BRITS will need to prove they're double-jabbed to get into nightclubs from the end of this month as Boris Johnson ploughs ahead with vaccine passports.
Revellers will have to produce the NHS app or a paper certificate at the door or face being barred entry under the highly controversial plans.
No 10 has confirmed the PM has no intention of backing down from the proposals despite facing fury from backbench Tory MPs.
A Downing St spokesman said: "We set out broadly our intention to require our vaccination for nightclubs and some other settings.
"We'll be coming forward in the coming weeks with details for that."
The new rules will apply in England. Ministers in Wales and Scotland have said they're looking at bringing in similar schemes.
Boris' determination to crack on will set up knife-edge Commons vote in which he may have to rely on Labour votes to get the plans through.
At least 50 furious Tory MPs are poised to defy the PM and vote against the proposals, threatening his majority.
Lib Dem leader Sir Ed Davey said his party will also oppose the "Covid ID card scheme".
He fumed: "They are divisive, unworkable and expensive and the Liberal Democrats will oppose them."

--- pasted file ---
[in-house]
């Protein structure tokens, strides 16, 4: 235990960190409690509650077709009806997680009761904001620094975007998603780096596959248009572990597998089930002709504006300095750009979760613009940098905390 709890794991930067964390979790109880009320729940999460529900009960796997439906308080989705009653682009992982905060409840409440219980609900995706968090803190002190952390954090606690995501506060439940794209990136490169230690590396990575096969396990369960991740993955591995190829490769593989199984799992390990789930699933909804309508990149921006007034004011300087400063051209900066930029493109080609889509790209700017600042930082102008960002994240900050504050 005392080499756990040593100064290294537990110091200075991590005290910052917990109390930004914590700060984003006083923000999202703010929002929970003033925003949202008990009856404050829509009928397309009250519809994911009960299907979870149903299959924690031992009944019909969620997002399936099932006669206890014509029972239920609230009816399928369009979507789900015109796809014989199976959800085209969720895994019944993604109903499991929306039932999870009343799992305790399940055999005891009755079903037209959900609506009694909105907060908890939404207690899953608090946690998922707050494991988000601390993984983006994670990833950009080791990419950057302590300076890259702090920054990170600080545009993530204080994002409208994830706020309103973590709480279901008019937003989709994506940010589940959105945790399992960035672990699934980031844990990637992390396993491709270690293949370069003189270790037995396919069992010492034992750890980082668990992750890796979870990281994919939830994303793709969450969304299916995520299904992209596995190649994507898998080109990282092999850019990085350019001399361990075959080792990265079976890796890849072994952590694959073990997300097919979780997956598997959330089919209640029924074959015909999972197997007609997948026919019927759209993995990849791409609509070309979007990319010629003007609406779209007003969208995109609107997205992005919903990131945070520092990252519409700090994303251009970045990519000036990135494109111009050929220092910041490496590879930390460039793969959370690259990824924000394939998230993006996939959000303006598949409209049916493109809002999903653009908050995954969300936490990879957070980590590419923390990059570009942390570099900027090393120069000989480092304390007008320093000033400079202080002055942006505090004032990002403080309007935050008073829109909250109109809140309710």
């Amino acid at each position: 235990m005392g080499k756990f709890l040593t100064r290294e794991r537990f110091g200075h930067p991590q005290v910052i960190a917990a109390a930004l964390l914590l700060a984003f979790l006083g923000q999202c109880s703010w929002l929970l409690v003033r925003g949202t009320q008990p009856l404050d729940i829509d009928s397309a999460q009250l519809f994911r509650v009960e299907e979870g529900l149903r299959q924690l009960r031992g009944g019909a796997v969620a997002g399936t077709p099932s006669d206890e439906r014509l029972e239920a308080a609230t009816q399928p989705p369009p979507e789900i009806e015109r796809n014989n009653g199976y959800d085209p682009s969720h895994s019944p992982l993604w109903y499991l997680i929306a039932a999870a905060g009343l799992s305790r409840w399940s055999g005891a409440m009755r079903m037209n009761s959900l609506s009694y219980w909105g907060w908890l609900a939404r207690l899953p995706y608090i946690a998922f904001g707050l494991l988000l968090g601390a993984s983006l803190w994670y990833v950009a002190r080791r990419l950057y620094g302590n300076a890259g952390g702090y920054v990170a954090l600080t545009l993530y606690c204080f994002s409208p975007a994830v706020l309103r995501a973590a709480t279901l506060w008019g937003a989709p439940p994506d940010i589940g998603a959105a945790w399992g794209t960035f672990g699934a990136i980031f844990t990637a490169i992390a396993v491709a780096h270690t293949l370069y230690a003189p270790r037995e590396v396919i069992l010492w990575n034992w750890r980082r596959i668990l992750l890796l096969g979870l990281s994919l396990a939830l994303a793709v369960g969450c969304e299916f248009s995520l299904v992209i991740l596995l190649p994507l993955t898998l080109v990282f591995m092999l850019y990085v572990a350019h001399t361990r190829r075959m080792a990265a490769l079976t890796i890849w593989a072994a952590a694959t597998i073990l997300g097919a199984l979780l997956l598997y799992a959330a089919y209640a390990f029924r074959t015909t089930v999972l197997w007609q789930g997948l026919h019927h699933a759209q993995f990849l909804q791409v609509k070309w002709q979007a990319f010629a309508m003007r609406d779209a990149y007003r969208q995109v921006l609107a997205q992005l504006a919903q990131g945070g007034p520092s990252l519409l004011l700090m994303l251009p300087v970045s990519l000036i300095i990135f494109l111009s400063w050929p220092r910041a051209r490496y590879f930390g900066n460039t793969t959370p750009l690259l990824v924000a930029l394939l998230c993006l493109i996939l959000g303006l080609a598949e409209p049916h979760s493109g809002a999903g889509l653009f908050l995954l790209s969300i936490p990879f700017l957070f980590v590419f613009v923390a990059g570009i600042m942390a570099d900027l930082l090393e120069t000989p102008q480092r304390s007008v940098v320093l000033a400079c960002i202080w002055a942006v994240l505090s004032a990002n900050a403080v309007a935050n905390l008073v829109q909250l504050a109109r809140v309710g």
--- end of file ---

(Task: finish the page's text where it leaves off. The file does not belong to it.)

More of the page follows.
So far Labour chief Sir Keir Starmer has sat on the fence over the issue.
But he has previously called Covid papers "un-British" as well as "costly, open to fraud, and impractical".
No 10 had looked at watering down its plans and making the new ID cards voluntary, avoiding the need for new laws to enforce them.
But it now appears to have rejected that approach in favour of enshrining them in law.
Downing St hopes the introduction of vaccine passports will make young people more likely to come forward for the jab.
But a new survey has showed doing so will actually strengthen some people's resistance to having the shot.
Experts polled 16,527 people Brits who aren't yet fully vaccinated for their views on Covid papers, of which 14,543 have had their first dose.
Of that group a whopping 90% said bringing them in would make no difference to their decision over whether to get the second jab.
And two-thirds of those who were completely unvaccinated said they'd be less likely to come forward if vax passports are made mandatory.
The remaining third said they would be more inclined.
Researchers at the London School of Hygiene and Tropical Medicine warned against the "risk of creating a divided society".
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